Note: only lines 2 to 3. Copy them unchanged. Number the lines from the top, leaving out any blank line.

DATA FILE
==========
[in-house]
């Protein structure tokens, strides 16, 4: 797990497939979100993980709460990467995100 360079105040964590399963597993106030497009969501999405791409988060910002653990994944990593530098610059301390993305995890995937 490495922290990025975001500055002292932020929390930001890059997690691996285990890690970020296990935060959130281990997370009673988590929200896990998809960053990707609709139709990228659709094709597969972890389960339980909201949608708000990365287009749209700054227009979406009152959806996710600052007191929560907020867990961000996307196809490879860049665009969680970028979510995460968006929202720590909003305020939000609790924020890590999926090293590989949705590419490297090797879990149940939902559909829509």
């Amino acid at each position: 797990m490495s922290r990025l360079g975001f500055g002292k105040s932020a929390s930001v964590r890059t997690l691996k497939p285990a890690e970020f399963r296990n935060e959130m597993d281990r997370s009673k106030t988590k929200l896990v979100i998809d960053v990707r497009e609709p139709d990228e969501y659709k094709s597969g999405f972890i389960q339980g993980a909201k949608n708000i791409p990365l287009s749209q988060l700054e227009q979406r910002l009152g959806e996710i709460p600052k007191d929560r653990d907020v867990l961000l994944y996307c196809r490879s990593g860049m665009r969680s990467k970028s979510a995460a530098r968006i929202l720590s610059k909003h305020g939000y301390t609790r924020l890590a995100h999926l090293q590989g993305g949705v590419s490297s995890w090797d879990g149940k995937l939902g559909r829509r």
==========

């Protein structure tokens, strides 16, 4: 797990497939979100993980709460990467995100 360079105040964590399963597993106030497009969501999405791409988060910002653990994944990593530098610059301390993305995890995937 490495922290990025975001500055002292932020929390930001890059997690691996285990890690970020296990935060959130281990997370009673988590929200896990998809960053990707609709139709990228659709094709597969972890389960339980909201949608708000990365287009749209700054227009979406009152959806996710600052007191929560907020867990961000996307196809490879860049665009969680970028979510995460968006929202720590909003305020939000609790924020890590999926090293590989949705590419490297090797879990149940939902559909829509």
């Amino acid at each position: 797990m490495s922290r990025l360079g975001f500055g002292k105040s932020a929390s930001v964590r890059t997690l691996k497939p285990a890690e970020f399963r296990n935060e959130m597993d281990r997370s009673k106030t988590k929200l896990v979100i998809d960053v990707r497009e609709p139709d990228e969501y659709k094709s597969g999405f972890i389960q339980g993980a909201k949608n708000i791409p990365l287009s749209q988060l700054e227009q979406r910002l009152g959806e996710i709460p600052k007191d929560r653990d907020v867990l961000l994944y996307c196809r490879s990593g860049m665009r969680s990467k970028s979510a995460a530098r968006i929202l720590s610059k909003h305020g939000y301390t609790r924020l890590a995100h999926l090293q590989g993305g949705v590419s490297s995890w090797d879990g149940k995937l939902g559909r829509r």